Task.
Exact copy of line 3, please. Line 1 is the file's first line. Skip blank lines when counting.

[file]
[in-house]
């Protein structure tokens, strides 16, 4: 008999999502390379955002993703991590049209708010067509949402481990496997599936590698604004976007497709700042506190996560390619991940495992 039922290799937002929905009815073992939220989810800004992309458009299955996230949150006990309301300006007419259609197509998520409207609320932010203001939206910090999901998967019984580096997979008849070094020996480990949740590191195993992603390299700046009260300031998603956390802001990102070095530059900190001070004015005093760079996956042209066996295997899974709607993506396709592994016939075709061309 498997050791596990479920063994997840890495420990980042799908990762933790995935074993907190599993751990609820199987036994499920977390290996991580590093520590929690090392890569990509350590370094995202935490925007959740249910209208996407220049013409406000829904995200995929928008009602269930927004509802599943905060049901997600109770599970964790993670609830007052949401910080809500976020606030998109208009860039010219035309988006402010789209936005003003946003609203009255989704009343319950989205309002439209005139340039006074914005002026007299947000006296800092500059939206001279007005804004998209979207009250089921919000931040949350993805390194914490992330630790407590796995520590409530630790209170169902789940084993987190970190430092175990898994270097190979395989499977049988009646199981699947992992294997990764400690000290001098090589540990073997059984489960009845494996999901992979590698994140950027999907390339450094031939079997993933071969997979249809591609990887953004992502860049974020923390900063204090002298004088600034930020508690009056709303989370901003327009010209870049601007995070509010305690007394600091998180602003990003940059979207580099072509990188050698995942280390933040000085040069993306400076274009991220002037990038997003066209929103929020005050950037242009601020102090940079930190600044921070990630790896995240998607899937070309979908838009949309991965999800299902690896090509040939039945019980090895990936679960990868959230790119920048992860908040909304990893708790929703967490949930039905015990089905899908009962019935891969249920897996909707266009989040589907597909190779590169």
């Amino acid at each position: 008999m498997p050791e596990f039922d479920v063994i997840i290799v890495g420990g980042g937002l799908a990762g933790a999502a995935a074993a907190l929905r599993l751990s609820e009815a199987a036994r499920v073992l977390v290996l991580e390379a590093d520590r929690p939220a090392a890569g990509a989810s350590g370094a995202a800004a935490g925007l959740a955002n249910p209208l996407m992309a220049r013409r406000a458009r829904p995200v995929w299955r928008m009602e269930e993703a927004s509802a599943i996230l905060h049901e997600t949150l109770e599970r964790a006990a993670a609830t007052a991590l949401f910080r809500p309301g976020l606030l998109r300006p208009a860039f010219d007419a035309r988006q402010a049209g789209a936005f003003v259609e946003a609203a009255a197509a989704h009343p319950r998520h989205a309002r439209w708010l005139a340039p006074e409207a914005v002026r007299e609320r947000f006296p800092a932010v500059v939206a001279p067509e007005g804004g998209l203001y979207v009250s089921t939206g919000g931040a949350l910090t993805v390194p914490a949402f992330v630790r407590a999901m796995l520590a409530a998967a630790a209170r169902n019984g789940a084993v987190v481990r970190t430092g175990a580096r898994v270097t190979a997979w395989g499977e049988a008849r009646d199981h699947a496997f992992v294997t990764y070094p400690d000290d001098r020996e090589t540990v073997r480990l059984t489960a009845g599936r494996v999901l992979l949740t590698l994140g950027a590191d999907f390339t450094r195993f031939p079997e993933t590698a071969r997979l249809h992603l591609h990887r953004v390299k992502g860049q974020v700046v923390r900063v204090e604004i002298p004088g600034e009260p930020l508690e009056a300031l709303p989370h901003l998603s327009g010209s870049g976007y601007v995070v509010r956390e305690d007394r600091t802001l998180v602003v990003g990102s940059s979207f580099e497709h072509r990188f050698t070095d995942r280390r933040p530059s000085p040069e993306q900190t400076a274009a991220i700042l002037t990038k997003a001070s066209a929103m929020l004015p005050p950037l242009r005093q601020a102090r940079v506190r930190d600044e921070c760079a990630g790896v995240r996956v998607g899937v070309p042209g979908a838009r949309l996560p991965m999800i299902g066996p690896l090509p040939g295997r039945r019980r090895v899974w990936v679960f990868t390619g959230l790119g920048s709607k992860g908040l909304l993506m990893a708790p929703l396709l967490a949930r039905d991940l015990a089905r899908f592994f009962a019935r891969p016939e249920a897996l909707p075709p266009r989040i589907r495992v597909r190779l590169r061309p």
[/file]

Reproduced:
């Amino acid at each position: 008999m498997p050791e596990f039922d479920v063994i997840i290799v890495g420990g980042g937002l799908a990762g933790a999502a995935a074993a907190l929905r599993l751990s609820e009815a199987a036994r499920v073992l977390v290996l991580e390379a590093d520590r929690p939220a090392a890569g990509a989810s350590g370094a995202a800004a935490g925007l959740a955002n249910p209208l996407m992309a220049r013409r406000a458009r829904p995200v995929w299955r928008m009602e269930e993703a927004s509802a599943i996230l905060h049901e997600t949150l109770e599970r964790a006990a993670a609830t007052a991590l949401f910080r809500p309301g976020l606030l998109r300006p208009a860039f010219d007419a035309r988006q402010a049209g789209a936005f003003v259609e946003a609203a009255a197509a989704h009343p319950r998520h989205a309002r439209w708010l005139a340039p006074e409207a914005v002026r007299e609320r947000f006296p800092a932010v500059v939206a001279p067509e007005g804004g998209l203001y979207v009250s089921t939206g919000g931040a949350l910090t993805v390194p914490a949402f992330v630790r407590a999901m796995l520590a409530a998967a630790a209170r169902n019984g789940a084993v987190v481990r970190t430092g175990a580096r898994v270097t190979a997979w395989g499977e049988a008849r009646d199981h699947a496997f992992v294997t990764y070094p400690d000290d001098r020996e090589t540990v073997r480990l059984t489960a009845g599936r494996v999901l992979l949740t590698l994140g950027a590191d999907f390339t450094r195993f031939p079997e993933t590698a071969r997979l249809h992603l591609h990887r953004v390299k992502g860049q974020v700046v923390r900063v204090e604004i002298p004088g600034e009260p930020l508690e009056a300031l709303p989370h901003l998603s327009g010209s870049g976007y601007v995070v509010r956390e305690d007394r600091t802001l998180v602003v990003g990102s940059s979207f580099e497709h072509r990188f050698t070095d995942r280390r933040p530059s000085p040069e993306q900190t400076a274009a991220i700042l002037t990038k997003a001070s066209a929103m929020l004015p005050p950037l242009r005093q601020a102090r940079v506190r930190d600044e921070c760079a990630g790896v995240r996956v998607g899937v070309p042209g979908a838009r949309l996560p991965m999800i299902g066996p690896l090509p040939g295997r039945r019980r090895v899974w990936v679960f990868t390619g959230l790119g920048s709607k992860g908040l909304l993506m990893a708790p929703l396709l967490a949930r039905d991940l015990a089905r899908f592994f009962a019935r891969p016939e249920a897996l909707p075709p266009r989040i589907r495992v597909r190779l590169r061309p």